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A new vision for Rutgers University's largest school

The Rutgers School of Arts and Sciences carries on the tradition of liberal arts education begun in New Brunswick in 1766


The School of Arts and Sciences, Rutgers University’s largest and most comprehensive school, has published a strategic plan to guide its direction over the next four years.

The 24-page plan titled “Excellence, Opportunity, Leadership” has been in the works for more than a year and provides a detailed look inside the school that has been described as Rutgers’ oldest and newest.

Below, Executive Dean Peter March gives a broad overview of the document, explaining how the plan was developed, what audiences it intends to reach, and how the plan will inform day-to-day decision making at the School.


Peter March

Q: Why is the School of Arts and Sciences putting forth a strategic plan at this time?

A: There are two reasons. First, Rutgers University has gone through a period of significant change and has conducted its own strategic planning that resulted in the University plan in 2014, followed by the Rutgers University–New Brunswick plan in 2015. Now it’s time for the schools to develop plans that will guide their direction over the next few years.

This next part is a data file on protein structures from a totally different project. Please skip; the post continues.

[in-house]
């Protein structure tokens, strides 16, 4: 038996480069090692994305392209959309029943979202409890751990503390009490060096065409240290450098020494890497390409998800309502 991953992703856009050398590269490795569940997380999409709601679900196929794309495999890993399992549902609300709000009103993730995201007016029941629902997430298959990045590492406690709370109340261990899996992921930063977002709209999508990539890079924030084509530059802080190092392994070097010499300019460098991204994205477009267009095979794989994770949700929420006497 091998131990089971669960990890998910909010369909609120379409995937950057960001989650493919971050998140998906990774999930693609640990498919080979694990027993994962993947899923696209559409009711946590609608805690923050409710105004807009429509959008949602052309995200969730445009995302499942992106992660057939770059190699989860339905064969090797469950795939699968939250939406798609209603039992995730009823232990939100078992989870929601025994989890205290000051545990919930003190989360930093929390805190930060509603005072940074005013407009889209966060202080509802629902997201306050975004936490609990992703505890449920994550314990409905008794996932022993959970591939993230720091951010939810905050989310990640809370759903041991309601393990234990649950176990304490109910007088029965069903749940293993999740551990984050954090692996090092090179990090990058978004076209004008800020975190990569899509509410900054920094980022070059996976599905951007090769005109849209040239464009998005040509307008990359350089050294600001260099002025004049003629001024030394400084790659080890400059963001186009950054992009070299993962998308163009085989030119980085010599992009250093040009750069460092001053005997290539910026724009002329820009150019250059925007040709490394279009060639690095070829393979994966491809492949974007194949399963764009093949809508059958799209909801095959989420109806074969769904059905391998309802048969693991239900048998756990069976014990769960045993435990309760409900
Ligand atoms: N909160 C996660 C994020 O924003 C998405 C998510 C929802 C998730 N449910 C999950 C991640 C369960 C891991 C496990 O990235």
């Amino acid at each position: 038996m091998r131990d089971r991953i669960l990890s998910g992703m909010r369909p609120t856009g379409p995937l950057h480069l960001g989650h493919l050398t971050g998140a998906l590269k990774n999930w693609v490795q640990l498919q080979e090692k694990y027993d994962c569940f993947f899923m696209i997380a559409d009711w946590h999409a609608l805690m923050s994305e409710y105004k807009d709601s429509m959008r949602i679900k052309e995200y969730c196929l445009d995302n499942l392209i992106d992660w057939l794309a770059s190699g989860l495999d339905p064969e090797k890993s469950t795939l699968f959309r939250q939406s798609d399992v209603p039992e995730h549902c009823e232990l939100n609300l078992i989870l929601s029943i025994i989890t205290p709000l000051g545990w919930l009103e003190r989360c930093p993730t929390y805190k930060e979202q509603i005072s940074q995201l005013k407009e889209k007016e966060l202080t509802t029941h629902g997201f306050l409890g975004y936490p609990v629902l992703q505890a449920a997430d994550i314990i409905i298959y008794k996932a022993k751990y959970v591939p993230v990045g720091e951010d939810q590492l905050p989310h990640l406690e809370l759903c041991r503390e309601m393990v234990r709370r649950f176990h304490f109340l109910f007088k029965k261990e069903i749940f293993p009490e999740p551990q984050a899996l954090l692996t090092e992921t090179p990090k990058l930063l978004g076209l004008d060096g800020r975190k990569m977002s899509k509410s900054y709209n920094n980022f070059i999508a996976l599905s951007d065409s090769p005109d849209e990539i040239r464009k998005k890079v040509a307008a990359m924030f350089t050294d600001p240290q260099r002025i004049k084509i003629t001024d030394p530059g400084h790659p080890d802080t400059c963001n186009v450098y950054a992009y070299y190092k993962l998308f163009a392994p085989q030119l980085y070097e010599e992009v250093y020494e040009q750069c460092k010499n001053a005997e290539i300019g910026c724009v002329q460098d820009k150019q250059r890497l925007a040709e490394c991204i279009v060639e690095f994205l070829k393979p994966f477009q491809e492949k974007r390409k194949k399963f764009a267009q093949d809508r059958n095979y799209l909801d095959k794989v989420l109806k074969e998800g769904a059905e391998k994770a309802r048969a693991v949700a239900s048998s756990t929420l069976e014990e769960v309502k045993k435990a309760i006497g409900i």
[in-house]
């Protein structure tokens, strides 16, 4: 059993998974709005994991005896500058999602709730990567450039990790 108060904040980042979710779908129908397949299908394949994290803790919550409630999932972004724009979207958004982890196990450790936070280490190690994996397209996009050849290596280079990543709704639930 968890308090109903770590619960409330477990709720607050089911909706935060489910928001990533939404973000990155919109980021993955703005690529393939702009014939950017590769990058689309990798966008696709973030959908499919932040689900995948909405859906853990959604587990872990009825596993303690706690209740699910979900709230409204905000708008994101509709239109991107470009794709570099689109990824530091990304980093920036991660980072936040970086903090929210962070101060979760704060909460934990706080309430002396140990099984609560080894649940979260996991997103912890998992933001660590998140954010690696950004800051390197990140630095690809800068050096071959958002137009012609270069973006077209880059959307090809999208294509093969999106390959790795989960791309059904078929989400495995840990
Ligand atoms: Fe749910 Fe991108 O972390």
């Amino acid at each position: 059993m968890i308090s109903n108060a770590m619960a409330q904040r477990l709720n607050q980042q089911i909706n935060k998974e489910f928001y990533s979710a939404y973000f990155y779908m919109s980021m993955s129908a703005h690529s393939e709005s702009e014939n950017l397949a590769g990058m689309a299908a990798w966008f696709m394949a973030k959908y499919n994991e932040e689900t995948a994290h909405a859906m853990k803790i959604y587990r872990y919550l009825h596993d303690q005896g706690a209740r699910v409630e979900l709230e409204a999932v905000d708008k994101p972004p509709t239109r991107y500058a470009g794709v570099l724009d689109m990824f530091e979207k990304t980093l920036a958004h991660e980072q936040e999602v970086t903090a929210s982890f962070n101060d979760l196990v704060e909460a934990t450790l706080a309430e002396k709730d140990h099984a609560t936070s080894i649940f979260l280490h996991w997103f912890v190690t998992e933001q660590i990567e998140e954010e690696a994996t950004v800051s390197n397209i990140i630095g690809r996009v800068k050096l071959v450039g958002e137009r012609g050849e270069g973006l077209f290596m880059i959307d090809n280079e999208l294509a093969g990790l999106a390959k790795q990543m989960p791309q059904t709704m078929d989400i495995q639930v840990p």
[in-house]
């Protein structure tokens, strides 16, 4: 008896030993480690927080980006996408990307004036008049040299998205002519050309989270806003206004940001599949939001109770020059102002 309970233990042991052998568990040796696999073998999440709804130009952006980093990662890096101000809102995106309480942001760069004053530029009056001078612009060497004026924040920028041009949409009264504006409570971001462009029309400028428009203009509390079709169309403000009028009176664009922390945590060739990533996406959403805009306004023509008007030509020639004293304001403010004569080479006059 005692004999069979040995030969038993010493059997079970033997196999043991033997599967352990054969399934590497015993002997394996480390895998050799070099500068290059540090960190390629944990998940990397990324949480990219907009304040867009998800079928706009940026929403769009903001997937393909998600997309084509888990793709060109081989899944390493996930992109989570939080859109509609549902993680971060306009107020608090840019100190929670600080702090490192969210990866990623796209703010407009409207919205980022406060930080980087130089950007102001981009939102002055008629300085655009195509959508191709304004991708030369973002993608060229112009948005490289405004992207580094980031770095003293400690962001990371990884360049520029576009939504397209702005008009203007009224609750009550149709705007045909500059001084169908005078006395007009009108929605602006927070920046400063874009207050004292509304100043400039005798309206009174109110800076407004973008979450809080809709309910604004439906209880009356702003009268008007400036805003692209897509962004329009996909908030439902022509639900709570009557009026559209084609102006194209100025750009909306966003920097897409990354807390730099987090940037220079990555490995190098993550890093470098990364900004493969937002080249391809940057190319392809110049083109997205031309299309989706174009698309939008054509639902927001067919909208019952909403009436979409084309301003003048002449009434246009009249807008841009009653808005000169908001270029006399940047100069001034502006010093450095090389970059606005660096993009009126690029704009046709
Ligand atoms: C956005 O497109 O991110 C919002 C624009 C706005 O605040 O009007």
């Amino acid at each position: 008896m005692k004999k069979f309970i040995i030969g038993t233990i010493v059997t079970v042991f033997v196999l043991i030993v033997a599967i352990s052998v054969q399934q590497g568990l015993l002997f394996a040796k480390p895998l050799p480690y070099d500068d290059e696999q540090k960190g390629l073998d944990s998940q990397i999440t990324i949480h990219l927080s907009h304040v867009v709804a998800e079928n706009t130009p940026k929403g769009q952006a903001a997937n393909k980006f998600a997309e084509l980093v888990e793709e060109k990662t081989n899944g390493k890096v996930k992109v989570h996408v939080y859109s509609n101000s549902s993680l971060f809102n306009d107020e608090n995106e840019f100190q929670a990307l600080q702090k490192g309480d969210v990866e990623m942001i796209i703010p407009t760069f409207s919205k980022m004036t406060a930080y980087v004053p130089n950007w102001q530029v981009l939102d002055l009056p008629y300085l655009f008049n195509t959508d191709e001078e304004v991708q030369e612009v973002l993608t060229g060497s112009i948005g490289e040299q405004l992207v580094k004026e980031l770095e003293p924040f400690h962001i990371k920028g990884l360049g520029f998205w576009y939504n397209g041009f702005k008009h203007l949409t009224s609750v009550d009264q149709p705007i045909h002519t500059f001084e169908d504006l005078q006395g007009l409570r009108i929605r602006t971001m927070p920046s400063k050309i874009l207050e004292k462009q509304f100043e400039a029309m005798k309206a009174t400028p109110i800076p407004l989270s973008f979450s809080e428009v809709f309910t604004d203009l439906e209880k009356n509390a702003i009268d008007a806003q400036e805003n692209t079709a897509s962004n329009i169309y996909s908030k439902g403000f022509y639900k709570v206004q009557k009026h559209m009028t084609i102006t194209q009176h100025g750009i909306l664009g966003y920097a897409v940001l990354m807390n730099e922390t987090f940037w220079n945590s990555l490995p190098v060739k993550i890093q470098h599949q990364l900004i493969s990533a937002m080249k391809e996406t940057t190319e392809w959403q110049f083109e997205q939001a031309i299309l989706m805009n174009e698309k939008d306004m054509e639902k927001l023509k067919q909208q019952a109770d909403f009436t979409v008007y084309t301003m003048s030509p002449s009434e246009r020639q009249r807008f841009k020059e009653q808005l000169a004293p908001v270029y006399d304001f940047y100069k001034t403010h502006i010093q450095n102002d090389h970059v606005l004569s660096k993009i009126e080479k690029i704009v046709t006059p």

Secondly, undergraduate education at Rutgers has itself also gone through massive changes. It was only 10 years ago that the School of Arts and Sciences was created from the union of Rutgers, Livingston, Douglass, and University colleges. It’s really an appropriate time to step back and rearticulate our vision, mission, and goals, and memorialize them in the form of a strategic plan.

 

Q: Can you identify the key audiences you want to reach with this plan?

A: There are three principal audiences. The first is the School of Arts and Sciences community itself. Because the school is relatively new, it’s important we arrive at a common understanding of our shared history, values, and vision. The second audience is Rutgers University in its entirety. We felt it was important to communicate to our Rutgers colleagues and to create an awareness of our identity, centrality, and excellence.

Finally, it’s most important to have a document that reaches out to and connects with our alumni. We have nearly 200,000 living alumni, though the vast majority graduated from one of the four colleges. On an intellectual level they understand that Arts and Sciences is the descendant of their college. But we want to insure that the pride and sense of attachment they feel for their former college extend to the school. This is a home for them, and one to be proud of.

 

Q: Why did you decide to call the plan Excellence Opportunity and Leadership?

A: Achieving excellence is part of the DNA at Rutgers and we wanted to make it explicit: Excellence in research, teaching, and service. It’s non-negotiable. You just have to have it.